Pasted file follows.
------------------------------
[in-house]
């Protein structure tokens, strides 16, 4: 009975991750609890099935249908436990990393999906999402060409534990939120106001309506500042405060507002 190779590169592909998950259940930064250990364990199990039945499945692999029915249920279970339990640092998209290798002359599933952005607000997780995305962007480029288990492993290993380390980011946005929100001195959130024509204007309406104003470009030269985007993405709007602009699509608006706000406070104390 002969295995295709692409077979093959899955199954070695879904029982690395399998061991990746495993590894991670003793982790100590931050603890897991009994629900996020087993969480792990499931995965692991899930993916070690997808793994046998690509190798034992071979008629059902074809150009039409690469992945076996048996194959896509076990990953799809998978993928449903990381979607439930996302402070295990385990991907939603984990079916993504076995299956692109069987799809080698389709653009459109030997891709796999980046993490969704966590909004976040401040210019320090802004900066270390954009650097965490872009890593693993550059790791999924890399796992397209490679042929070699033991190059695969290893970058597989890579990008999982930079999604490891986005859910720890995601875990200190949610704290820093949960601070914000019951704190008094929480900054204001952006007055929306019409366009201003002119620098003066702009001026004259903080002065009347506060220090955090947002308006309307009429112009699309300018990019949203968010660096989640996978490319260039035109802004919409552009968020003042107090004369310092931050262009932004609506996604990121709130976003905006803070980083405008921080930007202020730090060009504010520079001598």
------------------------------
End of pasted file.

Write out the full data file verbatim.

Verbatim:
[in-house]
């Protein structure tokens, strides 16, 4: 009975991750609890099935249908436990990393999906999402060409534990939120106001309506500042405060507002 190779590169592909998950259940930064250990364990199990039945499945692999029915249920279970339990640092998209290798002359599933952005607000997780995305962007480029288990492993290993380390980011946005929100001195959130024509204007309406104003470009030269985007993405709007602009699509608006706000406070104390 002969295995295709692409077979093959899955199954070695879904029982690395399998061991990746495993590894991670003793982790100590931050603890897991009994629900996020087993969480792990499931995965692991899930993916070690997808793994046998690509190798034992071979008629059902074809150009039409690469992945076996048996194959896509076990990953799809998978993928449903990381979607439930996302402070295990385990991907939603984990079916993504076995299956692109069987799809080698389709653009459109030997891709796999980046993490969704966590909004976040401040210019320090802004900066270390954009650097965490872009890593693993550059790791999924890399796992397209490679042929070699033991190059695969290893970058597989890579990008999982930079999604490891986005859910720890995601875990200190949610704290820093949960601070914000019951704190008094929480900054204001952006007055929306019409366009201003002119620098003066702009001026004259903080002065009347506060220090955090947002308006309307009429112009699309300018990019949203968010660096989640996978490319260039035109802004919409552009968020003042107090004369310092931050262009932004609506996604990121709130976003905006803070980083405008921080930007202020730090060009504010520079001598």